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Speaker uses past as a victim of bullying to fight cycle of abuse

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FRANK J. SCHULTZ
September 17, 2010
— The cool kids made Jodee Blanco’s life hell from fifth grade through high school.

But she got over it.


Not.


Despite a successful career in public relations working for movie and rock stars, she was rocked to her roots by reports of the killings in 1999 at Columbine High School in Colorado.


That event revived her pain and led her to write a book about being a bullying victim. The book led to a career of talking to students and parents about what they should do about it.


Along the way, she attended her high school reunion and became friends with her former tormentors.


But the demons created in her youth still are with her. She has occasional anxiety attacks so bad that she will pull out her checkbook to remind herself that this is 2010, not 1990. Or she’ll call one of those former-bullies-now-friends just to be reassured: “I’m cool, right? You guys love me now, right?”


On Thursday, she brought her one-woman show to St. John Vianney School in Janesville.


Blanco said she found herself feeling sympathy for Columbine’s student killers as she learned their classmates had tormented them for being different.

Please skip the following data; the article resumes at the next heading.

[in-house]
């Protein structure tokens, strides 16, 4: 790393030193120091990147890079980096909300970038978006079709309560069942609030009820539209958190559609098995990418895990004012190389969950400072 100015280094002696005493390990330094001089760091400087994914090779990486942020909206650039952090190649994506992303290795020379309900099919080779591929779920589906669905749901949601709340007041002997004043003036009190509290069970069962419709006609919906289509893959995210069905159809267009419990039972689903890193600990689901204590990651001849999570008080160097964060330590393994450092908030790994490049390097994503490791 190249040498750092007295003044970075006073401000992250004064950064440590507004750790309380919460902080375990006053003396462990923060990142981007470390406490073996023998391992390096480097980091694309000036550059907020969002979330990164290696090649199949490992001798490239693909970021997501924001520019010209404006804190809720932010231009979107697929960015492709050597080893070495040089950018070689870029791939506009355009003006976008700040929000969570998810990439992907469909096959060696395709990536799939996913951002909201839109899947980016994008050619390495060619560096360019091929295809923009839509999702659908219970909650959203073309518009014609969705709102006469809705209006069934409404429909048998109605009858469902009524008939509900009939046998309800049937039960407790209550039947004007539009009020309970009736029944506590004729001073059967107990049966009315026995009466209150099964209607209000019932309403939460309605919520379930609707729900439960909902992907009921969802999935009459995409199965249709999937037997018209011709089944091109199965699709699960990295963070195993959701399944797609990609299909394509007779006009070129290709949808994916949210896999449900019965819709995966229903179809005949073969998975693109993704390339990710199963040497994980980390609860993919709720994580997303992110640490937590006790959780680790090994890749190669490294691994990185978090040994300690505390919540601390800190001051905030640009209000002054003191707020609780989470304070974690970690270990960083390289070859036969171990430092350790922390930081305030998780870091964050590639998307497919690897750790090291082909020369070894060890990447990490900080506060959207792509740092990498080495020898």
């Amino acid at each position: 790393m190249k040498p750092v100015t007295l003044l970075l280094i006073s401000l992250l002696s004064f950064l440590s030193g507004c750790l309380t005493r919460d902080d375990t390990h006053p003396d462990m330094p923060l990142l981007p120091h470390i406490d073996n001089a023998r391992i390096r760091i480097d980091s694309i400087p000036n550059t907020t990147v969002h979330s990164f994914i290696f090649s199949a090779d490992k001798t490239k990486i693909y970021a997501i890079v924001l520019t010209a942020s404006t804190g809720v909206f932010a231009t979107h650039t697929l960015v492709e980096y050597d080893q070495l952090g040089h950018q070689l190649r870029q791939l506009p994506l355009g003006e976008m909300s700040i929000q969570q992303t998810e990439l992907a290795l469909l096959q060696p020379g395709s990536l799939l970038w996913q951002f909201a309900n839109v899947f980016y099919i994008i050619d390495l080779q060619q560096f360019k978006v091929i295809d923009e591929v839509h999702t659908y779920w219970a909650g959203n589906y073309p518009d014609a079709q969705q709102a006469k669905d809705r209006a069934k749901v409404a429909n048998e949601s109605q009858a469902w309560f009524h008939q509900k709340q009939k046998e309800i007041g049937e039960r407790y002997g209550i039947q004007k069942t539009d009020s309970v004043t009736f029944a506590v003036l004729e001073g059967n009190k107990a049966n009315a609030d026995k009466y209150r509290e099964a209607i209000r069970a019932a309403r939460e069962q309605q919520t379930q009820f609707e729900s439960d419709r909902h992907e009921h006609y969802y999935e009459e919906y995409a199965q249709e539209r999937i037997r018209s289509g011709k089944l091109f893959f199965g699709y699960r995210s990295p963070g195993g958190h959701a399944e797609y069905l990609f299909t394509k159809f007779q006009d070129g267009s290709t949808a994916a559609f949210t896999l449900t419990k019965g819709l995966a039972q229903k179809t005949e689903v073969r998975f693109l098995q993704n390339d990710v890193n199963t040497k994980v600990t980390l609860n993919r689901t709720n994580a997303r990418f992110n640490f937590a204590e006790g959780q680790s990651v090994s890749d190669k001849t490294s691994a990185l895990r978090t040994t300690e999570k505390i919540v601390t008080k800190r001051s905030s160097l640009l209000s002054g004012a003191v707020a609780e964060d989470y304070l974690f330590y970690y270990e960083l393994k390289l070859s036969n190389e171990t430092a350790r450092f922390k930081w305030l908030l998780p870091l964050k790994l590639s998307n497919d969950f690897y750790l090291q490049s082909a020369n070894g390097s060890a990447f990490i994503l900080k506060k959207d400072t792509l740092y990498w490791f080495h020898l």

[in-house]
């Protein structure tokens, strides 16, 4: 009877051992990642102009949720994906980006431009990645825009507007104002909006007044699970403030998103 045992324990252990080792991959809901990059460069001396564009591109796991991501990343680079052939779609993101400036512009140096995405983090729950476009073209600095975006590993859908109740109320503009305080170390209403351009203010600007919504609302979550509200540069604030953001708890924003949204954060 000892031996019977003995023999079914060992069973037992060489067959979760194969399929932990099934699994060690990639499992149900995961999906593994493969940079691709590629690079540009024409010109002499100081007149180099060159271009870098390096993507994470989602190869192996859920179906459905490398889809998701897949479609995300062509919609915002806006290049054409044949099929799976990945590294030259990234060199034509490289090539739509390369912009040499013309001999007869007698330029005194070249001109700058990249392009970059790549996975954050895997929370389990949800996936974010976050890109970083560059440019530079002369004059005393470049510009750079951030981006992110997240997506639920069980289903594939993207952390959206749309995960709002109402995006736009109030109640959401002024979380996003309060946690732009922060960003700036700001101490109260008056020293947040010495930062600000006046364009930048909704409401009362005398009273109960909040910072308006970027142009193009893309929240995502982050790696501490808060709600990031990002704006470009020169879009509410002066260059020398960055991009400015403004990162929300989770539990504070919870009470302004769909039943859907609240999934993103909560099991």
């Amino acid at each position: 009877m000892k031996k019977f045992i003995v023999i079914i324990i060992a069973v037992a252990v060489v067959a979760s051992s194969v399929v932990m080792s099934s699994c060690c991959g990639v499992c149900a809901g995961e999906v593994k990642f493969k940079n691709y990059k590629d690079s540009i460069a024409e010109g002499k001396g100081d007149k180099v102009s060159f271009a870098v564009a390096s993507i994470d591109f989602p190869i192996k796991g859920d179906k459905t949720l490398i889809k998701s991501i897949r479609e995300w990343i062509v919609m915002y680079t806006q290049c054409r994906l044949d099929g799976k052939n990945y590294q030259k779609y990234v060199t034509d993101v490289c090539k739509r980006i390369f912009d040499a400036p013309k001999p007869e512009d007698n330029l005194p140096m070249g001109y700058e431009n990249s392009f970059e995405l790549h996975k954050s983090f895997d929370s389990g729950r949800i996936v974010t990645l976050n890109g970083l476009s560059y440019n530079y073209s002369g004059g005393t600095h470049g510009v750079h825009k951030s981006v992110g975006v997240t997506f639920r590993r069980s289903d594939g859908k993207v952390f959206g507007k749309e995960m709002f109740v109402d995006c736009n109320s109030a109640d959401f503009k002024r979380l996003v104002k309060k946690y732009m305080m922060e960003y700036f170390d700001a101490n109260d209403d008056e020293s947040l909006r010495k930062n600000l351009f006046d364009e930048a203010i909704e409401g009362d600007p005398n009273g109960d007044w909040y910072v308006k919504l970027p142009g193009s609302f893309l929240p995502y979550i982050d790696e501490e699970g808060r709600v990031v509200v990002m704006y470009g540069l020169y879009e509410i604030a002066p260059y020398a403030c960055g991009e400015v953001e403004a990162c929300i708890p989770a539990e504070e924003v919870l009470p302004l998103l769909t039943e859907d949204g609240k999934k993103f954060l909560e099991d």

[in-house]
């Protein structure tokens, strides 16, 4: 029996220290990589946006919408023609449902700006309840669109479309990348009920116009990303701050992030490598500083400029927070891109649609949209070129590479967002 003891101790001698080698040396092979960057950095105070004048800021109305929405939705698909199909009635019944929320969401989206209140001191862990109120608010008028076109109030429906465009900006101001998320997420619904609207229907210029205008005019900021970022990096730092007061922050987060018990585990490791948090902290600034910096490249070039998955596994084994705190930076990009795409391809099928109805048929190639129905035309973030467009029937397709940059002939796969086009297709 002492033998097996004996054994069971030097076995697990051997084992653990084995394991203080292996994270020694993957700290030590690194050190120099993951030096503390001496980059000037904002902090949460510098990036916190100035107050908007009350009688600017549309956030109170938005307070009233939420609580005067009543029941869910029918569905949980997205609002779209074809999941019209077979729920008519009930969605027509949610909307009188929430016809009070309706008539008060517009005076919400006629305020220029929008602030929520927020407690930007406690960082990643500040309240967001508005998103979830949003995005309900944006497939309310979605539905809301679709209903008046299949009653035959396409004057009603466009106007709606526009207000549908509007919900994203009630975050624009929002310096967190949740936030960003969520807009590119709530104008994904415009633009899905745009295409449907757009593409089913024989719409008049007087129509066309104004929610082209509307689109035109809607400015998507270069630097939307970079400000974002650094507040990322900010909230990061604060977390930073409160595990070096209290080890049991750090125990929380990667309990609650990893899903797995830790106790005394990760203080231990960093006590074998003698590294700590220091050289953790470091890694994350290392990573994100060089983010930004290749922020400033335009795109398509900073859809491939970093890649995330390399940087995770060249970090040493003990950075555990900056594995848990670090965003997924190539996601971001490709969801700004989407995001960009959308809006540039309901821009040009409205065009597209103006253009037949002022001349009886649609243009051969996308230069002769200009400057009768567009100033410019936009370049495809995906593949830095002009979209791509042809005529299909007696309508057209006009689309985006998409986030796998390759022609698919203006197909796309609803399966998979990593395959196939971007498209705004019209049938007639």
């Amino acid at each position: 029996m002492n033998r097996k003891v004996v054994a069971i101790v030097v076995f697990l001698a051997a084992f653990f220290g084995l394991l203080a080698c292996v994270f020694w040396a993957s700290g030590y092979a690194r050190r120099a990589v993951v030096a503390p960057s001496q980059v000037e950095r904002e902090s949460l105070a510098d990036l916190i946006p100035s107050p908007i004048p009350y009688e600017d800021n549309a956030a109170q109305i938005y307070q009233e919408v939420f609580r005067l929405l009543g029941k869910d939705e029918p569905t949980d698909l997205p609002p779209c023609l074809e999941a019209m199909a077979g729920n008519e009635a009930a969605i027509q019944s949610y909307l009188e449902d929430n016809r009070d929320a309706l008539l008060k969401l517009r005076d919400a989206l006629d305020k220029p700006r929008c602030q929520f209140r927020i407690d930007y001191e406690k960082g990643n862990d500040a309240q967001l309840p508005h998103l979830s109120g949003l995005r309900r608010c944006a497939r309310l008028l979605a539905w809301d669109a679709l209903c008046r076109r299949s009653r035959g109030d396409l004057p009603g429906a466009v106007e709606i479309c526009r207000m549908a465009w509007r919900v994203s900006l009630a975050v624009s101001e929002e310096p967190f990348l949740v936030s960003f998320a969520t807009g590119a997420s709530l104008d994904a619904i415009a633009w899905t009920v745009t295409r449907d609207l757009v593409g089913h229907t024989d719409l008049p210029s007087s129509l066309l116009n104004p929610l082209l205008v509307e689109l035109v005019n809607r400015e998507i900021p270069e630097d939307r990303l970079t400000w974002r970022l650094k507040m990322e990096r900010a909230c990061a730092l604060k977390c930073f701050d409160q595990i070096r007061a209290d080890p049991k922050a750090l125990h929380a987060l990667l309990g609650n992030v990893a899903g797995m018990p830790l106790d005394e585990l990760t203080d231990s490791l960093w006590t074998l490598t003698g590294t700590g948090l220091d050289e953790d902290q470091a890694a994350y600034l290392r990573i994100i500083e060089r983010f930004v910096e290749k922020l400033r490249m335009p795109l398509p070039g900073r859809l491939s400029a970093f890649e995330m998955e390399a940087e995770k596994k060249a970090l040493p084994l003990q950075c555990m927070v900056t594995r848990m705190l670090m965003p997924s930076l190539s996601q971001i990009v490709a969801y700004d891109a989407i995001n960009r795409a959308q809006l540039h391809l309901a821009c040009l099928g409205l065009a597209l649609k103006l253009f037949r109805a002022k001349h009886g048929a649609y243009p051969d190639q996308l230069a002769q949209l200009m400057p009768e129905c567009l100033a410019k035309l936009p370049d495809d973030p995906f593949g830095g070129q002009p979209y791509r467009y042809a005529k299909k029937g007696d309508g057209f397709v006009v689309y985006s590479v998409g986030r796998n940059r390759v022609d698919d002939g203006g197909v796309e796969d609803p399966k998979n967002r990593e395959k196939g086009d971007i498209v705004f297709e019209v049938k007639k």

She felt that way, she told the students, even though what they did was a horrible sin.


She felt sympathy because one day in middle school she put a kitchen knife in her school bag, bent on revenge.


Her mother spotted the knife and took her to see doctors, but classmates continued to torment her. And adults kept asking her what was wrong with her, rather than asking what was wrong with the bullies.


“My life was a living nightmare,” she told the fifth-through-eighth graders.


Kids told her she was ugly. They spit in her food. They launched so many glue-covered spitballs at her on bus rides home that her grandmother had to cut hunks from her hair.


Blanco acted out some of those scenes in front of the students, including the day in high school when classmates told her to leave their lunch table.


She went from table to table, begging to be allowed to sit down. She received only scorn. She ended up sobbing on the bathroom floor.


In another incident, kids took her first pair of high heels, her pride and joy, and dropped them in a toilet bowl filled with urine.


The act came with a note: “Everybody hates you.”


Blanco would go home, turn her music up loud and scream into her pillow until her throat bled. Then she would show her mother and suggest it was strep throat, hoping to stay home from school.


Those kids thought they were only joking, Blanco said. They didn’t see it as a big deal.


It was a big deal, Blanco said, because she will be damaged for the rest of her life.


Blanco pleaded with the students not to be the bullies and not to be the bystanders who laugh because they’re afraid not to.


Even the act of excluding a classmate from parties or homework sessions can cause lifelong damage, Blanco said.


“Bullying isn’t just the mean things you do to each other. It’s all the nice things you never do,” she said.


“It is all bullying!” Blanco said, her voice rising with passion, “and you are damaging each other for life!”